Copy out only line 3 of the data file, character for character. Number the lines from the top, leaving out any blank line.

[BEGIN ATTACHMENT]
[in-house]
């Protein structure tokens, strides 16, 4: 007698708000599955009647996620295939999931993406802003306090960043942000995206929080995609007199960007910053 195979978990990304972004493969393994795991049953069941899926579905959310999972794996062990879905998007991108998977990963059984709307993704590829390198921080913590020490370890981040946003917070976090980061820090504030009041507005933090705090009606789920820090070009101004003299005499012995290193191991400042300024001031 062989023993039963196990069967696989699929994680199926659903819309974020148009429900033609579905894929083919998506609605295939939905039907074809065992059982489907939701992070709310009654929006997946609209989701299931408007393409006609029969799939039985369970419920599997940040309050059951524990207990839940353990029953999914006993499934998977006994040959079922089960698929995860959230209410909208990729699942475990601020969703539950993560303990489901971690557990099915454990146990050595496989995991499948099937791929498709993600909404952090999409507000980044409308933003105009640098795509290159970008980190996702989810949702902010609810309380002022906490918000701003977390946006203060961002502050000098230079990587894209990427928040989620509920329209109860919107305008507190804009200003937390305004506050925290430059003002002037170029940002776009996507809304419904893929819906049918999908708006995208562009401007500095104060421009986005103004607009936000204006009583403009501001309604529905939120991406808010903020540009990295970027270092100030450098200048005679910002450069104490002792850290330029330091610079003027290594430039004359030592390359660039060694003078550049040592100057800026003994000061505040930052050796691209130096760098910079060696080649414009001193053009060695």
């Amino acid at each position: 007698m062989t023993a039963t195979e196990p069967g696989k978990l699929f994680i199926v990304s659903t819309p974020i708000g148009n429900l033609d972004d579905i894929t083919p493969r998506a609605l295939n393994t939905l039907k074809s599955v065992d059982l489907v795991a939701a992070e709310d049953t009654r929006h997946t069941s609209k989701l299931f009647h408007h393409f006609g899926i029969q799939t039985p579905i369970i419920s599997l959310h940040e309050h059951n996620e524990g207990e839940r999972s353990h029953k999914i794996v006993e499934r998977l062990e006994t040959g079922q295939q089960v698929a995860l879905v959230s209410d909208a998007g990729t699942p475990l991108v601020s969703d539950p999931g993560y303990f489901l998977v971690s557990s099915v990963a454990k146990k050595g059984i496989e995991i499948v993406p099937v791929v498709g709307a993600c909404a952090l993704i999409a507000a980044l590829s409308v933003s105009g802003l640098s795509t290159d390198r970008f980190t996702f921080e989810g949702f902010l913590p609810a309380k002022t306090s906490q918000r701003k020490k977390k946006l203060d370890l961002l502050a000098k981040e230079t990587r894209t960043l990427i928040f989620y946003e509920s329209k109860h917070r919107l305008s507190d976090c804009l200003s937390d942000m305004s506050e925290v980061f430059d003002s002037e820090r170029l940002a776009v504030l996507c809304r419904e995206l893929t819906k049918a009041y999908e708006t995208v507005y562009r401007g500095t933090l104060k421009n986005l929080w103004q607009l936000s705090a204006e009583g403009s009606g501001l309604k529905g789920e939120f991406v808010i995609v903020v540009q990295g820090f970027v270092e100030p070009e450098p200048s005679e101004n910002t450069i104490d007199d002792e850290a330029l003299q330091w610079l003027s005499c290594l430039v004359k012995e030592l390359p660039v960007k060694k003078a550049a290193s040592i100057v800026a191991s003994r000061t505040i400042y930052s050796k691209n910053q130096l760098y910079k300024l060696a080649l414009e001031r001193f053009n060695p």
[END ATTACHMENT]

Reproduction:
């Amino acid at each position: 007698m062989t023993a039963t195979e196990p069967g696989k978990l699929f994680i199926v990304s659903t819309p974020i708000g148009n429900l033609d972004d579905i894929t083919p493969r998506a609605l295939n393994t939905l039907k074809s599955v065992d059982l489907v795991a939701a992070e709310d049953t009654r929006h997946t069941s609209k989701l299931f009647h408007h393409f006609g899926i029969q799939t039985p579905i369970i419920s599997l959310h940040e309050h059951n996620e524990g207990e839940r999972s353990h029953k999914i794996v006993e499934r998977l062990e006994t040959g079922q295939q089960v698929a995860l879905v959230s209410d909208a998007g990729t699942p475990l991108v601020s969703d539950p999931g993560y303990f489901l998977v971690s557990s099915v990963a454990k146990k050595g059984i496989e995991i499948v993406p099937v791929v498709g709307a993600c909404a952090l993704i999409a507000a980044l590829s409308v933003s105009g802003l640098s795509t290159d390198r970008f980190t996702f921080e989810g949702f902010l913590p609810a309380k002022t306090s906490q918000r701003k020490k977390k946006l203060d370890l961002l502050a000098k981040e230079t990587r894209t960043l990427i928040f989620y946003e509920s329209k109860h917070r919107l305008s507190d976090c804009l200003s937390d942000m305004s506050e925290v980061f430059d003002s002037e820090r170029l940002a776009v504030l996507c809304r419904e995206l893929t819906k049918a009041y999908e708006t995208v507005y562009r401007g500095t933090l104060k421009n986005l929080w103004q607009l936000s705090a204006e009583g403009s009606g501001l309604k529905g789920e939120f991406v808010i995609v903020v540009q990295g820090f970027v270092e100030p070009e450098p200048s005679e101004n910002t450069i104490d007199d002792e850290a330029l003299q330091w610079l003027s005499c290594l430039v004359k012995e030592l390359p660039v960007k060694k003078a550049a290193s040592i100057v800026a191991s003994r000061t505040i400042y930052s050796k691209n910053q130096l760098y910079k300024l060696a080649l414009e001031r001193f053009n060695p």